- Be mindful about where you leave personal information in your home, especially if you have roommates or are having work done in your home by others.
- Find out who has access to your personal information at work and verify that the records are kept in a secure location.
- Order a copy of your credit report from the three nationwide consumer reporting companies every year. An amendment to the federal Fair Credit Reporting Act requires each of the major nationwide consumer reporting companies to provide you with a free copy of your credit reports, at your request, once every 12 months. To order your free annual report from one or all of the nationwide consumer reporting companies, visit www.annualcreditreport.com, call toll-free 1-877-322-8228, or complete the Annual Credit Report Request Form and mail it to: Annual Credit Report Request Service, P.O. Box 105281, Atlanta, GA 30348-5281. You can print the order form from ftc.gov/credit. Do not contact the three nationwide consumer reporting companies individually. They provide free annual credit reports only through www.annualcreditreport.com, 1-877-322-8228, and Annual Credit Report Request Service, P.O. Box 105281, Atlanta, GA 30348-5281.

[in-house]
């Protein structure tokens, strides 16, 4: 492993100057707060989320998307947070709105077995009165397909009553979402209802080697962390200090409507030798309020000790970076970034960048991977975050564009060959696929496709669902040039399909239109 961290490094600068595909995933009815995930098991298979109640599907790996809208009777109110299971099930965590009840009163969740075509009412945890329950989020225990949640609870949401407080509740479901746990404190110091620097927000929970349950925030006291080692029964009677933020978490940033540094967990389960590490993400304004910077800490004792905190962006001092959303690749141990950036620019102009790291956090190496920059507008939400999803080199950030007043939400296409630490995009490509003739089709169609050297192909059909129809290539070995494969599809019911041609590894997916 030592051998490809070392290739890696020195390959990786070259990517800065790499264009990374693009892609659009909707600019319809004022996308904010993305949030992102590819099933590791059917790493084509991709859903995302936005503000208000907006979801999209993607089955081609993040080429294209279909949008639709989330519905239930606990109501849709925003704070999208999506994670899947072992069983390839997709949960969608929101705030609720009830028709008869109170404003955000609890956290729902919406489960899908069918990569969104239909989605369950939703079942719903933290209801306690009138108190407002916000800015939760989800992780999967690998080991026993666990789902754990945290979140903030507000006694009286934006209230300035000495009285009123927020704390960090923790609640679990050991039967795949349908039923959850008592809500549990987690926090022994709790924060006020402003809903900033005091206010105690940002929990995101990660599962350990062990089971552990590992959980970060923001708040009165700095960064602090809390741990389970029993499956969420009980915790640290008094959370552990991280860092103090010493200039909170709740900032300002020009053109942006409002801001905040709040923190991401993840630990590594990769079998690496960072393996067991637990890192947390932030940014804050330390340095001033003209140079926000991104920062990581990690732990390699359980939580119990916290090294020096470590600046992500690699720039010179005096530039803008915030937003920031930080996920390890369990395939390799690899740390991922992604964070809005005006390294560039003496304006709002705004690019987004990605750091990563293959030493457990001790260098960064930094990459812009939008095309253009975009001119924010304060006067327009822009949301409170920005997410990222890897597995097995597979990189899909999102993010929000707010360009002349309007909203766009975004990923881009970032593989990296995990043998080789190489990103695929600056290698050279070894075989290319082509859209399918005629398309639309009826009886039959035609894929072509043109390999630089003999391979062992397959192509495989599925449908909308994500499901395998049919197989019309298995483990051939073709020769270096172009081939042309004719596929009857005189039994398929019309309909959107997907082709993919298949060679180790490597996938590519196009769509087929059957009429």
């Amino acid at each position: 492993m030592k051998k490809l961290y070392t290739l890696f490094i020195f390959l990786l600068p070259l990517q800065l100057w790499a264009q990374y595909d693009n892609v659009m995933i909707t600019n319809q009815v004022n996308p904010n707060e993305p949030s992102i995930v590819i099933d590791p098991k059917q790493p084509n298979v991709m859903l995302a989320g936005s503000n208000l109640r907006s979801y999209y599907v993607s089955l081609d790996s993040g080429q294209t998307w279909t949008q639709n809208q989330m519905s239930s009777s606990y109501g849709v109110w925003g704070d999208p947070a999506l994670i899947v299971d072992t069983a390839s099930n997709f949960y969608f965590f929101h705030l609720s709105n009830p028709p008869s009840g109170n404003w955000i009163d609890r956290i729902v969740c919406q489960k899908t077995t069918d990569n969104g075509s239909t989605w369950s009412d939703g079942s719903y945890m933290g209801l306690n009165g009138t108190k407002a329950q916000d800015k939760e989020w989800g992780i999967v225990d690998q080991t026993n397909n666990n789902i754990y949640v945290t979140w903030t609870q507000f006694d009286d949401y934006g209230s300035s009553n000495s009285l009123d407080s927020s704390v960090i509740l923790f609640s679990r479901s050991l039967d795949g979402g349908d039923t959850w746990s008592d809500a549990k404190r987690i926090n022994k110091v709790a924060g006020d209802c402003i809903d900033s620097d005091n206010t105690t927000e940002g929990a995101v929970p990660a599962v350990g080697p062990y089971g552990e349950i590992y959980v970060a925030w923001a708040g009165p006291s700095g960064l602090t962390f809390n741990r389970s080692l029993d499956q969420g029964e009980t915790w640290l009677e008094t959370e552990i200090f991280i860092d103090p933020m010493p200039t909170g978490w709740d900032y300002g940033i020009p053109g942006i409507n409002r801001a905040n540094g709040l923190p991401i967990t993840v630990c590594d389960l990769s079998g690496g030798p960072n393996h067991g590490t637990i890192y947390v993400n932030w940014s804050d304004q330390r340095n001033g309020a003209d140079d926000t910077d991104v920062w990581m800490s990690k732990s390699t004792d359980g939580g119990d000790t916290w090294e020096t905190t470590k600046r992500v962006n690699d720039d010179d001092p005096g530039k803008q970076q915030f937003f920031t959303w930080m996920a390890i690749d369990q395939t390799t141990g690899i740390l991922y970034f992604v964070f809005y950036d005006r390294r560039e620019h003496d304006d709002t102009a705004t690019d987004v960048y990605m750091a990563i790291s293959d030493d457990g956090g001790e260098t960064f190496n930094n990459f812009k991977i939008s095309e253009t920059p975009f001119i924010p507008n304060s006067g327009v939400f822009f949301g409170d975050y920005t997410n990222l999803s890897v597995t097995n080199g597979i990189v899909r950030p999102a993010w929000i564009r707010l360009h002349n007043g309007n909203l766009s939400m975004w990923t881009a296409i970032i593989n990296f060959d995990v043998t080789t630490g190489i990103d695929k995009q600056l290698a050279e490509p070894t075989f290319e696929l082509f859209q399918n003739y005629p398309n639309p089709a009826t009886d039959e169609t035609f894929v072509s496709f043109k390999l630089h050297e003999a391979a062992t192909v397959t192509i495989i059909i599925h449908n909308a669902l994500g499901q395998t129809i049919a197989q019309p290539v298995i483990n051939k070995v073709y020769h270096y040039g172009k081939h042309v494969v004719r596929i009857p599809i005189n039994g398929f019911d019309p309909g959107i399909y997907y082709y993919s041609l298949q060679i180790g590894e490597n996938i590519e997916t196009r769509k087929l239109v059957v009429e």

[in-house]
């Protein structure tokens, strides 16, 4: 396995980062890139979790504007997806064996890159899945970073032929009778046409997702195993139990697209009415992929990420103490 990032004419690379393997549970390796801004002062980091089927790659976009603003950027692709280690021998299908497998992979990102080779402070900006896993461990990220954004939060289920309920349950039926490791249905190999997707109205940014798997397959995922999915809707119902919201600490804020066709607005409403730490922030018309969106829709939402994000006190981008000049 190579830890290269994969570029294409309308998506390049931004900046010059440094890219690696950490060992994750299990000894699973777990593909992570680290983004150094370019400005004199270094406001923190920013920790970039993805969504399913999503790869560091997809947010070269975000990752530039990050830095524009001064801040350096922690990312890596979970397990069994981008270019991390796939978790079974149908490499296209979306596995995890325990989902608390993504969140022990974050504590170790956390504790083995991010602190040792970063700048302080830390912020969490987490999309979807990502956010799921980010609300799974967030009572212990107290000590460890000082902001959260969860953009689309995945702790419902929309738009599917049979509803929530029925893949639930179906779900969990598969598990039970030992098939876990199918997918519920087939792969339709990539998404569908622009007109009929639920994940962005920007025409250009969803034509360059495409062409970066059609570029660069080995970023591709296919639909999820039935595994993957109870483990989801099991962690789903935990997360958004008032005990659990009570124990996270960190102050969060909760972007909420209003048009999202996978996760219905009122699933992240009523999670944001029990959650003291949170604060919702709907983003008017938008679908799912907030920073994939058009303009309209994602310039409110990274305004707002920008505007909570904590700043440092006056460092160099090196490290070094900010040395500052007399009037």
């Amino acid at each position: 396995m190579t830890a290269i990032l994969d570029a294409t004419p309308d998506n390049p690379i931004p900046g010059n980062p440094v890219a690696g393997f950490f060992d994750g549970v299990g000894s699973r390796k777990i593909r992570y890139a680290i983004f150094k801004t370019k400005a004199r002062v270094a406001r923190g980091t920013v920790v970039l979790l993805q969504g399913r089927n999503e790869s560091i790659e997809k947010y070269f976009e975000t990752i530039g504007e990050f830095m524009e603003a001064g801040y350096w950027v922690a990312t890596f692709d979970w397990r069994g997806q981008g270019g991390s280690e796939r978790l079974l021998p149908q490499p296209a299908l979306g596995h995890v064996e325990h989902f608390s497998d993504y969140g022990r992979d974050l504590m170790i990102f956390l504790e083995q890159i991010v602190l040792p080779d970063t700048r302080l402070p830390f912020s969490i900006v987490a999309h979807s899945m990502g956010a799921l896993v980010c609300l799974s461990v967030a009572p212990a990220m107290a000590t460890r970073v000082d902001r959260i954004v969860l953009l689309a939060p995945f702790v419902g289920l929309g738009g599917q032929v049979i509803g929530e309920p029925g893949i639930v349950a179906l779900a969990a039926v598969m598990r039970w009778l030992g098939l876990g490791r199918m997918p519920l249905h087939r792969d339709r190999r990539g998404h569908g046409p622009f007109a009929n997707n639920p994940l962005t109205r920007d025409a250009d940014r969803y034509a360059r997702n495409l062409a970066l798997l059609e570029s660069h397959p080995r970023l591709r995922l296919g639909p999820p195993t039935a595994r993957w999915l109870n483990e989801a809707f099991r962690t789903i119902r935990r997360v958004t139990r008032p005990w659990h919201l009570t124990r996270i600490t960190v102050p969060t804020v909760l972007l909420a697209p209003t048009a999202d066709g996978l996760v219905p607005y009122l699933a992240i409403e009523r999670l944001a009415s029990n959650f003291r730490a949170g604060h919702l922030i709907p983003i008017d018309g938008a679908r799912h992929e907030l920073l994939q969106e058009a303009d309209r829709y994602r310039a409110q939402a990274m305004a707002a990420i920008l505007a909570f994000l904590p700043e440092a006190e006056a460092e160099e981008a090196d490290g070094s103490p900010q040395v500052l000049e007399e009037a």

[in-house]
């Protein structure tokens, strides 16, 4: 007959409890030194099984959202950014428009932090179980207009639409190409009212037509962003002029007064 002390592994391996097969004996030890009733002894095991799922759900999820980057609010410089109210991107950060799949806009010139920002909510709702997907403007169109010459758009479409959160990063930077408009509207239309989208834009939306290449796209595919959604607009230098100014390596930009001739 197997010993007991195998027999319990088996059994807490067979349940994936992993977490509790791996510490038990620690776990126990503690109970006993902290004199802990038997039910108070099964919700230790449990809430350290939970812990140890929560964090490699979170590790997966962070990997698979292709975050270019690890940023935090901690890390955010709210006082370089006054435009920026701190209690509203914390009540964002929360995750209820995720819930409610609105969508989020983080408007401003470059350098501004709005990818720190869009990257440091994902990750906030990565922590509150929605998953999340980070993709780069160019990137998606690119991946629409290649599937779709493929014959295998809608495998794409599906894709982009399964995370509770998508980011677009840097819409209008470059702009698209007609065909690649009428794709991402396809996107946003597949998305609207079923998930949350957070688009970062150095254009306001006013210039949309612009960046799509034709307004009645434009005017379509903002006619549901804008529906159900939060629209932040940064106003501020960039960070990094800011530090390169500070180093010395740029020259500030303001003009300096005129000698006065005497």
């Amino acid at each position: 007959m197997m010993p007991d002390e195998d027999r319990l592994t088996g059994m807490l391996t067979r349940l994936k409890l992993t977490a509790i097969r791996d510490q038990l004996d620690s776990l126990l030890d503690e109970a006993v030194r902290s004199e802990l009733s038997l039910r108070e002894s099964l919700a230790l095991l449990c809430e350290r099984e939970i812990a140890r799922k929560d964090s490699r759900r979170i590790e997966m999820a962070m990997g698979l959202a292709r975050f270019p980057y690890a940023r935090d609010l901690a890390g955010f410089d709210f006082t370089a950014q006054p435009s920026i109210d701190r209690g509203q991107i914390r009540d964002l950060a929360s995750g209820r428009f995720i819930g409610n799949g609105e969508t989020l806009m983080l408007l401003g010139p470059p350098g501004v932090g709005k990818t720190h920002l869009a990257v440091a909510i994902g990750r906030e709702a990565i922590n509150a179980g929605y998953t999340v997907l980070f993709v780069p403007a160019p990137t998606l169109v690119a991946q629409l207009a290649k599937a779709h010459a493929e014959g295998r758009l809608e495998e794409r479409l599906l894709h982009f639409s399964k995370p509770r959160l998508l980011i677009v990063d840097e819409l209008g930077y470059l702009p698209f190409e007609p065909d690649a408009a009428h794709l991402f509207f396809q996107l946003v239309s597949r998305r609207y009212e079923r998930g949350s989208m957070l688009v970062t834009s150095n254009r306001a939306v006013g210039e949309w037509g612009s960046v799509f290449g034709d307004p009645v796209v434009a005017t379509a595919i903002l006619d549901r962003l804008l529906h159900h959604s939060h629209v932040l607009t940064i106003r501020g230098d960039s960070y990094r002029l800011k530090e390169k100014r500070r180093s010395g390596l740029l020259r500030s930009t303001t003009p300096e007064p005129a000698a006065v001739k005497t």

Your credit report contains information on where you work and live, the credit accounts that have been opened in your name, how you pay your bills and whether you’ve been sued, arrested or have filed for bankruptcy. Checking your report annually can help you catch mistakes and fraud before they wreak havoc on your personal finances.
If You Think You’re a Victim
If you think you’ve been a victim of pretexting, the FTC recommends that you:
- Report it to your financial institution immediately. Close accounts that have been tampered with and open new ones with new Personal Identification Numbers (PINs) and passwords.